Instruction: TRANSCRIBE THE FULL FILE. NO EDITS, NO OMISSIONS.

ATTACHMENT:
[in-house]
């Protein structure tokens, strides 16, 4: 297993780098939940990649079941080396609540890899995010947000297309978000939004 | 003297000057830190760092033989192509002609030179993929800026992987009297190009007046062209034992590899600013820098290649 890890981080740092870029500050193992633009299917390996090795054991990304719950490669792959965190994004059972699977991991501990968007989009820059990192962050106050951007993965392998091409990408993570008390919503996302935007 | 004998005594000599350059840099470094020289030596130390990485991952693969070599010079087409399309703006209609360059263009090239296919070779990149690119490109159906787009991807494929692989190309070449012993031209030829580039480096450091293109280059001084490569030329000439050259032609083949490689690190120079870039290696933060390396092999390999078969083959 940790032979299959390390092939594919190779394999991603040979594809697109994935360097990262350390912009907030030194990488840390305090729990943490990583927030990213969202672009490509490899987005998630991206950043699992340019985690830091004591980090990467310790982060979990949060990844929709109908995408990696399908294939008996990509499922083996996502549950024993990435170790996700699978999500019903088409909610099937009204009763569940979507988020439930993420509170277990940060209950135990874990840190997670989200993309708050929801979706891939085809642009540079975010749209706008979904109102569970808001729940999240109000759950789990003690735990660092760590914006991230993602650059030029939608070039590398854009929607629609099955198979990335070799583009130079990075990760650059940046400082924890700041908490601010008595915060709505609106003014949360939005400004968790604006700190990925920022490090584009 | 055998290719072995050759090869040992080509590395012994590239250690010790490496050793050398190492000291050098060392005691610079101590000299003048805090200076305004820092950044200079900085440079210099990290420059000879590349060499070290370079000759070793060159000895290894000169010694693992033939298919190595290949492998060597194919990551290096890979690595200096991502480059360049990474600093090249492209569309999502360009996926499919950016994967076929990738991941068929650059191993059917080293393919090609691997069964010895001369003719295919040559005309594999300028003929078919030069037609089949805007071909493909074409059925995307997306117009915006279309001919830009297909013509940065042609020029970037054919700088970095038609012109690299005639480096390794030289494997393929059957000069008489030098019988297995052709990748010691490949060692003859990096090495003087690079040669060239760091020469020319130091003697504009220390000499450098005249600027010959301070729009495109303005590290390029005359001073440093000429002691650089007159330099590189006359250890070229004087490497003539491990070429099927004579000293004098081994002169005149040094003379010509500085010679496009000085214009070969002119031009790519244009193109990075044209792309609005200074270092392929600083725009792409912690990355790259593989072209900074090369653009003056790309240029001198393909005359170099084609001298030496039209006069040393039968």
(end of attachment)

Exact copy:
[in-house]
């Protein structure tokens, strides 16, 4: 297993780098939940990649079941080396609540890899995010947000297309978000939004 | 003297000057830190760092033989192509002609030179993929800026992987009297190009007046062209034992590899600013820098290649 890890981080740092870029500050193992633009299917390996090795054991990304719950490669792959965190994004059972699977991991501990968007989009820059990192962050106050951007993965392998091409990408993570008390919503996302935007 | 004998005594000599350059840099470094020289030596130390990485991952693969070599010079087409399309703006209609360059263009090239296919070779990149690119490109159906787009991807494929692989190309070449012993031209030829580039480096450091293109280059001084490569030329000439050259032609083949490689690190120079870039290696933060390396092999390999078969083959 940790032979299959390390092939594919190779394999991603040979594809697109994935360097990262350390912009907030030194990488840390305090729990943490990583927030990213969202672009490509490899987005998630991206950043699992340019985690830091004591980090990467310790982060979990949060990844929709109908995408990696399908294939008996990509499922083996996502549950024993990435170790996700699978999500019903088409909610099937009204009763569940979507988020439930993420509170277990940060209950135990874990840190997670989200993309708050929801979706891939085809642009540079975010749209706008979904109102569970808001729940999240109000759950789990003690735990660092760590914006991230993602650059030029939608070039590398854009929607629609099955198979990335070799583009130079990075990760650059940046400082924890700041908490601010008595915060709505609106003014949360939005400004968790604006700190990925920022490090584009 | 055998290719072995050759090869040992080509590395012994590239250690010790490496050793050398190492000291050098060392005691610079101590000299003048805090200076305004820092950044200079900085440079210099990290420059000879590349060499070290370079000759070793060159000895290894000169010694693992033939298919190595290949492998060597194919990551290096890979690595200096991502480059360049990474600093090249492209569309999502360009996926499919950016994967076929990738991941068929650059191993059917080293393919090609691997069964010895001369003719295919040559005309594999300028003929078919030069037609089949805007071909493909074409059925995307997306117009915006279309001919830009297909013509940065042609020029970037054919700088970095038609012109690299005639480096390794030289494997393929059957000069008489030098019988297995052709990748010691490949060692003859990096090495003087690079040669060239760091020469020319130091003697504009220390000499450098005249600027010959301070729009495109303005590290390029005359001073440093000429002691650089007159330099590189006359250890070229004087490497003539491990070429099927004579000293004098081994002169005149040094003379010509500085010679496009000085214009070969002119031009790519244009193109990075044209792309609005200074270092392929600083725009792409912690990355790259593989072209900074090369653009003056790309240029001198393909005359170099084609001298030496039209006069040393039968």